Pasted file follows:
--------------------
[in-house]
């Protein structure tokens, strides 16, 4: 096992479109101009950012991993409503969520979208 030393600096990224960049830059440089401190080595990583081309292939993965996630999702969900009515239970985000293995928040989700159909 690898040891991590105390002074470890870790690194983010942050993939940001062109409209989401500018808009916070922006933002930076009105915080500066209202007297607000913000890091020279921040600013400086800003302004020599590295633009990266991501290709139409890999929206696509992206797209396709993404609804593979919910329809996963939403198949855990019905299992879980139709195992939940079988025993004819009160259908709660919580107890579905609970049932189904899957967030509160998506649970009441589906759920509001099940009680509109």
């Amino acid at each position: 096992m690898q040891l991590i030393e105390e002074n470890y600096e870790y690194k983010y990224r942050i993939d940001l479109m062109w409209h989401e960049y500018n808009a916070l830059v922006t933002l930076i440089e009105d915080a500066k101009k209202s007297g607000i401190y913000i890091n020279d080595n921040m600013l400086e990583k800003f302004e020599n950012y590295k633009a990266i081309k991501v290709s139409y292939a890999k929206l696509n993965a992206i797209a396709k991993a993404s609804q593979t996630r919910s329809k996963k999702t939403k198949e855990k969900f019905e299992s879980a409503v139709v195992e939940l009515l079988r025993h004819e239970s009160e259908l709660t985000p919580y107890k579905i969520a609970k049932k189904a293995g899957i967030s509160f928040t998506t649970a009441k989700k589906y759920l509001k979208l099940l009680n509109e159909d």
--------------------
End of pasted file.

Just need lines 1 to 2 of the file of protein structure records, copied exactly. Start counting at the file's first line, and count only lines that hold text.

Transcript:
[in-house]
């Protein structure tokens, strides 16, 4: 096992479109101009950012991993409503969520979208 030393600096990224960049830059440089401190080595990583081309292939993965996630999702969900009515239970985000293995928040989700159909 690898040891991590105390002074470890870790690194983010942050993939940001062109409209989401500018808009916070922006933002930076009105915080500066209202007297607000913000890091020279921040600013400086800003302004020599590295633009990266991501290709139409890999929206696509992206797209396709993404609804593979919910329809996963939403198949855990019905299992879980139709195992939940079988025993004819009160259908709660919580107890579905609970049932189904899957967030509160998506649970009441589906759920509001099940009680509109």